Japanese students and educators at an event marking World Tsunami Awareness Day stressed the importance of preparing for disasters and urged people to think about and discuss what they should do in case such a catastrophe strikes.
At an event in the nation’s capital on Saturday, junior high school students from Iwate and Kochi prefectures discussed how they planned to evacuate in the event of an impending tsunami.
The students and educators, including university professors and a former local official in charge of disaster prevention, all noted that each individual should place weight on saving his or her own life first and foremost to ensure the survival of as many people as possible.
“The message is simple,” said Fumihiko Imamura, head of the International Research Institute of Disaster Science at Tohoku University. “Tsunami involves an imminent situation where one must escape immediately. The only way you can save your own life is by running away quickly.”
Students from Kamaishi junior high school in Iwate Prefecture who survived the Great East Japan Earthquake and tsunami on March 11, 2011, explained the concept of Tsunami tendenko, which urges people to think of their own safety when trying to escape a tsunami.
They were joined via video link by students from Ogata junior high school and Saga junior high school in the town of Kuroshio, Kochi Prefecture. A tsunami of over 34 meters is forecast to possibly hit the town, which lies along Shikoku’s south eastern coast, in the event of a mega-quake in the Nankai Trough. They too said people should protect their own lives first in such instances.
While disaster prevention has been introduced at schools across Japan, Masashi Suenaga, who formerly worked on promoting disaster prevention for the Kamaishi municipal government, said it is difficult to educate adults.
Mai Ogasawara, a sophomore at Gunma University who was a junior high school student in Kamaishi when the 2011 tsunami struck, said there are differences in the way she and her parents think about disaster preparedness.
“We have been educated about disaster prevention, so we have a certain degree of awareness in terms of how we should escape when a tsunami comes,” she said. “But my parents had not experienced a tsunami (before March 2011) and had not gone through disaster prevention education, so I think they were less aware about disasters.”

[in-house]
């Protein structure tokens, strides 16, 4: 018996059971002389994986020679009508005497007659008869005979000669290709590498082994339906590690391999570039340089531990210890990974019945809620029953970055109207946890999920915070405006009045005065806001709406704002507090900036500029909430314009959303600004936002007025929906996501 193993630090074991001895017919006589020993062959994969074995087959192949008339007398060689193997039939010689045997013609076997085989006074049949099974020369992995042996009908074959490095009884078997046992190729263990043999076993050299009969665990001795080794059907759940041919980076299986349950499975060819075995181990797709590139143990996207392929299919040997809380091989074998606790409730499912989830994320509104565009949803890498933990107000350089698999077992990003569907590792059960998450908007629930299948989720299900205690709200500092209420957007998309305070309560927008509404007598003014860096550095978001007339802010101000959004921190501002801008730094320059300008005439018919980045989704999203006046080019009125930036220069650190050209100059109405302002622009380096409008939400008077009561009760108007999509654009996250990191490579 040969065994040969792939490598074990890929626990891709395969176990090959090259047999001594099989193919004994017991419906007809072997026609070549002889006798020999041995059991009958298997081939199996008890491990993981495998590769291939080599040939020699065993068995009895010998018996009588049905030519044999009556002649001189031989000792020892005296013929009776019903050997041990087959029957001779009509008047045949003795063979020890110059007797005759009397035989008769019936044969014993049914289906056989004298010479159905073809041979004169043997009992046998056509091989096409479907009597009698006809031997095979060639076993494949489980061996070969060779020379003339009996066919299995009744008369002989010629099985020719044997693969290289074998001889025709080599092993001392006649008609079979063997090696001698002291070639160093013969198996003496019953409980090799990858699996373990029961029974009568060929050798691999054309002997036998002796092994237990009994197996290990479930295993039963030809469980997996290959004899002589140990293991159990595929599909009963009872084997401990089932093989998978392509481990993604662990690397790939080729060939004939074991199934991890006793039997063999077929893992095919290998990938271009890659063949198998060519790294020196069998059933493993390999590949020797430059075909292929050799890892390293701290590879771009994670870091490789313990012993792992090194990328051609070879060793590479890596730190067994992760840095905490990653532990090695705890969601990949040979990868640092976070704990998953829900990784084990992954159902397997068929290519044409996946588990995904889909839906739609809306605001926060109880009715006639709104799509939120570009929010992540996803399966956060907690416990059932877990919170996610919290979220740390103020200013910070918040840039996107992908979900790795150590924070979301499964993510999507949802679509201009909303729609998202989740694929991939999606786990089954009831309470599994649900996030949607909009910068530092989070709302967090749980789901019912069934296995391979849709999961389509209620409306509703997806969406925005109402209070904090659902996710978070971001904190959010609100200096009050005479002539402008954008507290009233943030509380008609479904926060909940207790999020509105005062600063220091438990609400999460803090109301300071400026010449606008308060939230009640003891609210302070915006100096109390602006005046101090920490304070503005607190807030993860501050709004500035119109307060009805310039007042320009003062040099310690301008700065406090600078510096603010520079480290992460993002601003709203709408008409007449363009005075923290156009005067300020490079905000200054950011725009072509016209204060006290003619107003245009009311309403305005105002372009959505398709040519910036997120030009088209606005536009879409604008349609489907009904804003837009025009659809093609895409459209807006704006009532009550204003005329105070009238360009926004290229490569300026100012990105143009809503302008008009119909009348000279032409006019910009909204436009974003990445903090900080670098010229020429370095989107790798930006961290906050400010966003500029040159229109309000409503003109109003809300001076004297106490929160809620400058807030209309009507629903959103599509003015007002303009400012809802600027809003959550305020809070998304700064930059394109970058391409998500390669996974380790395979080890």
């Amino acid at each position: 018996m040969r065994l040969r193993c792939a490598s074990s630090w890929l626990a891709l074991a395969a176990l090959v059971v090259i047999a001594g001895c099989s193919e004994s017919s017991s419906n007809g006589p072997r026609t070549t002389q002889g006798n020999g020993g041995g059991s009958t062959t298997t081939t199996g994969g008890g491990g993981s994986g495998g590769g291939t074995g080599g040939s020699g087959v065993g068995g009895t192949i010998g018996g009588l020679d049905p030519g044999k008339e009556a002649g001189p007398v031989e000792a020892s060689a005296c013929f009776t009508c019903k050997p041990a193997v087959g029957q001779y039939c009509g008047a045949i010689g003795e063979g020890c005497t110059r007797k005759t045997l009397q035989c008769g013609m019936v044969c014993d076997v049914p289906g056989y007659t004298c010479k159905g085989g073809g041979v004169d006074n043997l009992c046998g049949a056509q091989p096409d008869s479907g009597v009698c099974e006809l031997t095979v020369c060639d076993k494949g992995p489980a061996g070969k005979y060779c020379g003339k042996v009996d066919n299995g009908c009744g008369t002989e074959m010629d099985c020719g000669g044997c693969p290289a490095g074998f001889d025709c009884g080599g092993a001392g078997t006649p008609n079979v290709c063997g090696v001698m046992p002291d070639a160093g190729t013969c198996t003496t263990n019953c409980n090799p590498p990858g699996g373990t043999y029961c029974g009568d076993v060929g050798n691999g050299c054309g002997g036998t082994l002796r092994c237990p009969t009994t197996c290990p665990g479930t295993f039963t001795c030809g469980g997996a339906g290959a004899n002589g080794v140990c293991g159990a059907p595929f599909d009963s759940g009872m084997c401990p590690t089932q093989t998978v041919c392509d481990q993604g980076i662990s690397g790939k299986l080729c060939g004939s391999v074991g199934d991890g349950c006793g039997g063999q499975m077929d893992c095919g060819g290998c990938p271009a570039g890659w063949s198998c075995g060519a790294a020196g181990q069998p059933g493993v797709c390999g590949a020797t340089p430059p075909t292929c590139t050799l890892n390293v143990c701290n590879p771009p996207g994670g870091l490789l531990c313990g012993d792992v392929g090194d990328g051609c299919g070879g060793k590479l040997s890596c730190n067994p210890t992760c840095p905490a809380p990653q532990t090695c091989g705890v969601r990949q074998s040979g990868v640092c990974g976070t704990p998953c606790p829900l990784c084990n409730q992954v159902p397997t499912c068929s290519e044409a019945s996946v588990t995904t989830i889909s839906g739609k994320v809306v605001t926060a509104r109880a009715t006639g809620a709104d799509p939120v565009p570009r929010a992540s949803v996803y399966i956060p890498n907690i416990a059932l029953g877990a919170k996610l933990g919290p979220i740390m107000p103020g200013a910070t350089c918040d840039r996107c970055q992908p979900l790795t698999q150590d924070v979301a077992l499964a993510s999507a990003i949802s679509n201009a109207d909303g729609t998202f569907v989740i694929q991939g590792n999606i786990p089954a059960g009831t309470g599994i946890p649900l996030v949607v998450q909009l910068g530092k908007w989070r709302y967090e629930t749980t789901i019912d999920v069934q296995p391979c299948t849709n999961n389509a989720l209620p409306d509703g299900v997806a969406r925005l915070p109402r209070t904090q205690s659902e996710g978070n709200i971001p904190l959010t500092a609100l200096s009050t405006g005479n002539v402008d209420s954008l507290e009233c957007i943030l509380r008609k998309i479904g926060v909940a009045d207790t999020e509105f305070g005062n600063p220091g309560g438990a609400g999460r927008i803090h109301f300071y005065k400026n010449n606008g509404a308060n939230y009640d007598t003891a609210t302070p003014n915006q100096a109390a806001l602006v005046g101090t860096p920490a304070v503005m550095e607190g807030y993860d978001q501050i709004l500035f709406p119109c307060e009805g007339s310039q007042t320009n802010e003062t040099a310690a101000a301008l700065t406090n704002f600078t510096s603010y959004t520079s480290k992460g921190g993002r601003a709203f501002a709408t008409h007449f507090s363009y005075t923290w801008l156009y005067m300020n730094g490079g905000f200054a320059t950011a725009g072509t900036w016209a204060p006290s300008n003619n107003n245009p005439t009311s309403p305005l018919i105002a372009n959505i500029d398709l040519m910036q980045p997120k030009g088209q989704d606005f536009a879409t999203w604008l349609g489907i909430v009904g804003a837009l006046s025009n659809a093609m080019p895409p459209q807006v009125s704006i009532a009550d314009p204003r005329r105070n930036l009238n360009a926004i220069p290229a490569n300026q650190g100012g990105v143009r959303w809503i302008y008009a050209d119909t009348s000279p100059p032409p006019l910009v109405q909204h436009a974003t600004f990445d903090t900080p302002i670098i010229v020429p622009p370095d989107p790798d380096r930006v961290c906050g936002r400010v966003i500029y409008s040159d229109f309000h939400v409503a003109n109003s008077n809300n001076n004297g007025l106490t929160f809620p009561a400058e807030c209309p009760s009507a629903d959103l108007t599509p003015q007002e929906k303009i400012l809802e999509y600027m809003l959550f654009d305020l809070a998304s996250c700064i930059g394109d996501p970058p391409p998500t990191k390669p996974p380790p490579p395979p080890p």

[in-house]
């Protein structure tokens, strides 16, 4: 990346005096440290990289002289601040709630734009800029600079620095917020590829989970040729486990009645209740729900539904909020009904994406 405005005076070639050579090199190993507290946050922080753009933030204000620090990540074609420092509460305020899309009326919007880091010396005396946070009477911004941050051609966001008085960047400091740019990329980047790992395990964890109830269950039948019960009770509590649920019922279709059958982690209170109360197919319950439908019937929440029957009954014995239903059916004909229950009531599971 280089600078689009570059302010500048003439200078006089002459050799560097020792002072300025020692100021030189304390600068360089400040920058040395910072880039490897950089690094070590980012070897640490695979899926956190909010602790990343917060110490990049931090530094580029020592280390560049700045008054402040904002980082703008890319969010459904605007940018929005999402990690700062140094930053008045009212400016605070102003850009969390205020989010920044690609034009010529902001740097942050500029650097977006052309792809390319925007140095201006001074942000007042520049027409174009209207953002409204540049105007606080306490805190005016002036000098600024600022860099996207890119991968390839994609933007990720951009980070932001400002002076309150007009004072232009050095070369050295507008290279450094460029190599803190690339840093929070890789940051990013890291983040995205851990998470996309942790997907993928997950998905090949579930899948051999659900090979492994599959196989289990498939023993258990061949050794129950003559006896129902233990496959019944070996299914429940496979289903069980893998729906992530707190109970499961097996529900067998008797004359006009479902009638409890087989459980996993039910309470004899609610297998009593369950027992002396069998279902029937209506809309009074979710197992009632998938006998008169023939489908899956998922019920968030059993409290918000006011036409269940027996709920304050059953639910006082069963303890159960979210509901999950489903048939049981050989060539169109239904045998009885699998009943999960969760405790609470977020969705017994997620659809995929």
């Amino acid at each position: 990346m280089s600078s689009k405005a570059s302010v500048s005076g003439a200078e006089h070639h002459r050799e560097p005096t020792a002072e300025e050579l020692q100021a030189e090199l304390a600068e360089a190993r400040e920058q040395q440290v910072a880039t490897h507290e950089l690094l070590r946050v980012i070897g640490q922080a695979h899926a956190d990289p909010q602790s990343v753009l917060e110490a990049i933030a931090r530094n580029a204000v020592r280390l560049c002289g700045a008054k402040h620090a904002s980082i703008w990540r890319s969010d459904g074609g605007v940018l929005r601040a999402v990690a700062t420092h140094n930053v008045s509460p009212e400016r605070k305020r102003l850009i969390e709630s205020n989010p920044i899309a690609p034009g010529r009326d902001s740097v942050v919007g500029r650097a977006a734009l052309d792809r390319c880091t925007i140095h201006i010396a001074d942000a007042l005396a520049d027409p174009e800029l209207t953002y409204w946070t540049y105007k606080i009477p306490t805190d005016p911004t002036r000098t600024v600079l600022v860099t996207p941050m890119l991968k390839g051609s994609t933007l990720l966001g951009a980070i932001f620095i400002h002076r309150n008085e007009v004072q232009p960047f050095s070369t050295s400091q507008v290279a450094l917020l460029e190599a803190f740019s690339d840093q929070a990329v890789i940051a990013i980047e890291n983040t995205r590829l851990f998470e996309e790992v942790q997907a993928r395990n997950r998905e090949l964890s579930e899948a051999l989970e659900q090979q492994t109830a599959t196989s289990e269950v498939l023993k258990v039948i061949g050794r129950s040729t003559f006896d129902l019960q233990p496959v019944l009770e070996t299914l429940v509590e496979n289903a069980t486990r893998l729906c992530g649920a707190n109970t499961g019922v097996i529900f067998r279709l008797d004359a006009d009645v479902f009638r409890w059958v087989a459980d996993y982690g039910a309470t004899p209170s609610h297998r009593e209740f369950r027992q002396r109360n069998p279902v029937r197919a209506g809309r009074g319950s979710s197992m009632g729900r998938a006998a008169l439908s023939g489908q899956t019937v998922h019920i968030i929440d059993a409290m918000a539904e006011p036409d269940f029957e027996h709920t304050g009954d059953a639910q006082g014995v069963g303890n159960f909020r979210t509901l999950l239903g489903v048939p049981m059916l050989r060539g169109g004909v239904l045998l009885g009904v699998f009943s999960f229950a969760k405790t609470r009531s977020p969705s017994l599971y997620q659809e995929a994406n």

Ogasawara said she herself barely escaped the March 2011 tsunami. She said she had to quickly flee to higher ground, spending the first night at an evacuation center without knowing if her family was safe.
“I can really understand that parents would worry about their children,” said actress Yuri Nakae, who participated in the event. “But there were cases in which they were unable to escape because they went to look for their children.”
“Children and parents must build mutual trust on a daily basis based on the idea of each protecting their own lives because they are thinking so much about each other. It is important to make time to discuss these things, not just at schools, but also at home and other places,” she said.
Tohoku University’s Imamura said it is important to know about the dangers presented by a tsunami and learn about their impact based on past events. But even more vital, he said, is for people to observe their environment so as to be able to make the right decision based on the situation at hand.
Similar events to promote awareness about tsunami disasters and evacuation drills were also held in various other parts of the country, including other prefectures affected by the 2011 quake-tsunami disaster and Wakayama Prefecture in western Japan.
A U.N. resolution last December declared Nov. 5 as World Tsunami Awareness Day. U.N. officials were inspired to do so by the Inamura no Hi anecdote involving a villager in what is now Wakayama Prefecture who in 1854 warned his community of an approaching tsunami by setting fire to his rice sheaves.
The 5th of November had already been designated by the Japanese government as tsunami disaster prevention day.